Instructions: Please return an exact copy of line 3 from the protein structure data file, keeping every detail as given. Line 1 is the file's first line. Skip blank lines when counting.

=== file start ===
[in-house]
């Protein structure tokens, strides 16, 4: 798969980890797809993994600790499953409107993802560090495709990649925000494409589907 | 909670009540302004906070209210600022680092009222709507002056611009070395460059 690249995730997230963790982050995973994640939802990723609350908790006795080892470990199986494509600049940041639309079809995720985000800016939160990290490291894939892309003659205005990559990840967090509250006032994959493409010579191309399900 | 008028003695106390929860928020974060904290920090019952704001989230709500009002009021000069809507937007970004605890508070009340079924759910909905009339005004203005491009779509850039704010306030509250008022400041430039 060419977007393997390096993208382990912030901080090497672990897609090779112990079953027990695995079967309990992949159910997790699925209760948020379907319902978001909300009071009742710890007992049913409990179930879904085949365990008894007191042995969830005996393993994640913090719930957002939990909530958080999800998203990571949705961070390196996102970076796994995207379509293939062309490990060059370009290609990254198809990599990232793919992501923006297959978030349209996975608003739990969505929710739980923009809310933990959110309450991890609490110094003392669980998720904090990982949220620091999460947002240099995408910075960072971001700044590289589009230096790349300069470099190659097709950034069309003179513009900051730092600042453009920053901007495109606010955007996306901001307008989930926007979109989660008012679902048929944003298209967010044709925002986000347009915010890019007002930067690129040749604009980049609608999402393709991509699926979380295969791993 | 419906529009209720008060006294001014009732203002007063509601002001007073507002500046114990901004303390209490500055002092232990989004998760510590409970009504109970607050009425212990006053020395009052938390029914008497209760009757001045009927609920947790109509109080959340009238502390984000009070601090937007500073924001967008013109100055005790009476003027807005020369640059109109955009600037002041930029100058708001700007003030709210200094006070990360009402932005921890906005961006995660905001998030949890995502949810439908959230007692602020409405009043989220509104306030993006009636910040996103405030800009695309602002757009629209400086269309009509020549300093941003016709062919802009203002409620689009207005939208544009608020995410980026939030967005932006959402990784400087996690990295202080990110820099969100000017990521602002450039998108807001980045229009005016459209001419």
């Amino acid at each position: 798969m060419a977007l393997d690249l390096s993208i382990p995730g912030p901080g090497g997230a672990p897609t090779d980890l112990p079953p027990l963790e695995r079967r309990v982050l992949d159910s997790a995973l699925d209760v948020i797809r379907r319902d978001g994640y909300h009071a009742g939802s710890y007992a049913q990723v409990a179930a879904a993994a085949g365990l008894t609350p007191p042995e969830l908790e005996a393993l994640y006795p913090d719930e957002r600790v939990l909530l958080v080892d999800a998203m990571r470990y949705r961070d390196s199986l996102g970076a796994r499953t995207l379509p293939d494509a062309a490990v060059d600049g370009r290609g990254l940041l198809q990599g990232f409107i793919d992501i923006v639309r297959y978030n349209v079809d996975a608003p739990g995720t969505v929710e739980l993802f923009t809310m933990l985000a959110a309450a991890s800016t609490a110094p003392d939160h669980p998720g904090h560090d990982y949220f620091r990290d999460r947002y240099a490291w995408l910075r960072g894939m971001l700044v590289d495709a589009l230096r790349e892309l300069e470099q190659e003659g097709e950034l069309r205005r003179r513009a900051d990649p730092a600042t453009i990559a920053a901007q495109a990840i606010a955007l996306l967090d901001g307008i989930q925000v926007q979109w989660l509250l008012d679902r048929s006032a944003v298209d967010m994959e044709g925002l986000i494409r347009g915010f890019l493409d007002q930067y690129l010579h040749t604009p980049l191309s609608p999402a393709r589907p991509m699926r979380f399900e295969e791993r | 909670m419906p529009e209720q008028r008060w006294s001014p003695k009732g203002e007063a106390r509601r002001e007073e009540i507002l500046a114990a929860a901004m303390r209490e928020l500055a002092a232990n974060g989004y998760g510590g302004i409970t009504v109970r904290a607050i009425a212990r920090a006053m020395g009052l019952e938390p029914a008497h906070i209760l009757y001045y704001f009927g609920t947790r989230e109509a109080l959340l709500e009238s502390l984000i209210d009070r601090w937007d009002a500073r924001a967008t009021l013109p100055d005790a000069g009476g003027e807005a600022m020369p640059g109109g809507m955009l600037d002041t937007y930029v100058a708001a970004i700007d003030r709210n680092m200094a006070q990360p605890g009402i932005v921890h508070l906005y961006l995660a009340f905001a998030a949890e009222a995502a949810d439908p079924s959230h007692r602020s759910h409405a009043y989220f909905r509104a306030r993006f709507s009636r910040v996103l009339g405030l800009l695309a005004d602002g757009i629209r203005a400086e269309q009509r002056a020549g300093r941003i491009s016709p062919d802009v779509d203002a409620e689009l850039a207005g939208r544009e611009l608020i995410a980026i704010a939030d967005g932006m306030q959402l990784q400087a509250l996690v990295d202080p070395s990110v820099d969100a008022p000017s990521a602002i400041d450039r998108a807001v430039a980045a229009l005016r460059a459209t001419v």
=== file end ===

């Amino acid at each position: 798969m060419a977007l393997d690249l390096s993208i382990p995730g912030p901080g090497g997230a672990p897609t090779d980890l112990p079953p027990l963790e695995r079967r309990v982050l992949d159910s997790a995973l699925d209760v948020i797809r379907r319902d978001g994640y909300h009071a009742g939802s710890y007992a049913q990723v409990a179930a879904a993994a085949g365990l008894t609350p007191p042995e969830l908790e005996a393993l994640y006795p913090d719930e957002r600790v939990l909530l958080v080892d999800a998203m990571r470990y949705r961070d390196s199986l996102g970076a796994r499953t995207l379509p293939d494509a062309a490990v060059d600049g370009r290609g990254l940041l198809q990599g990232f409107i793919d992501i923006v639309r297959y978030n349209v079809d996975a608003p739990g995720t969505v929710e739980l993802f923009t809310m933990l985000a959110a309450a991890s800016t609490a110094p003392d939160h669980p998720g904090h560090d990982y949220f620091r990290d999460r947002y240099a490291w995408l910075r960072g894939m971001l700044v590289d495709a589009l230096r790349e892309l300069e470099q190659e003659g097709e950034l069309r205005r003179r513009a900051d990649p730092a600042t453009i990559a920053a901007q495109a990840i606010a955007l996306l967090d901001g307008i989930q925000v926007q979109w989660l509250l008012d679902r048929s006032a944003v298209d967010m994959e044709g925002l986000i494409r347009g915010f890019l493409d007002q930067y690129l010579h040749t604009p980049l191309s609608p999402a393709r589907p991509m699926r979380f399900e295969e791993r | 909670m419906p529009e209720q008028r008060w006294s001014p003695k009732g203002e007063a106390r509601r002001e007073e009540i507002l500046a114990a929860a901004m303390r209490e928020l500055a002092a232990n974060g989004y998760g510590g302004i409970t009504v109970r904290a607050i009425a212990r920090a006053m020395g009052l019952e938390p029914a008497h906070i209760l009757y001045y704001f009927g609920t947790r989230e109509a109080l959340l709500e009238s502390l984000i209210d009070r601090w937007d009002a500073r924001a967008t009021l013109p100055d005790a000069g009476g003027e807005a600022m020369p640059g109109g809507m955009l600037d002041t937007y930029v100058a708001a970004i700007d003030r709210n680092m200094a006070q990360p605890g009402i932005v921890h508070l906005y961006l995660a009340f905001a998030a949890e009222a995502a949810d439908p079924s959230h007692r602020s759910h409405a009043y989220f909905r509104a306030r993006f709507s009636r910040v996103l009339g405030l800009l695309a005004d602002g757009i629209r203005a400086e269309q009509r002056a020549g300093r941003i491009s016709p062919d802009v779509d203002a409620e689009l850039a207005g939208r544009e611009l608020i995410a980026i704010a939030d967005g932006m306030q959402l990784q400087a509250l996690v990295d202080p070395s990110v820099d969100a008022p000017s990521a602002i400041d450039r998108a807001v430039a980045a229009l005016r460059a459209t001419v």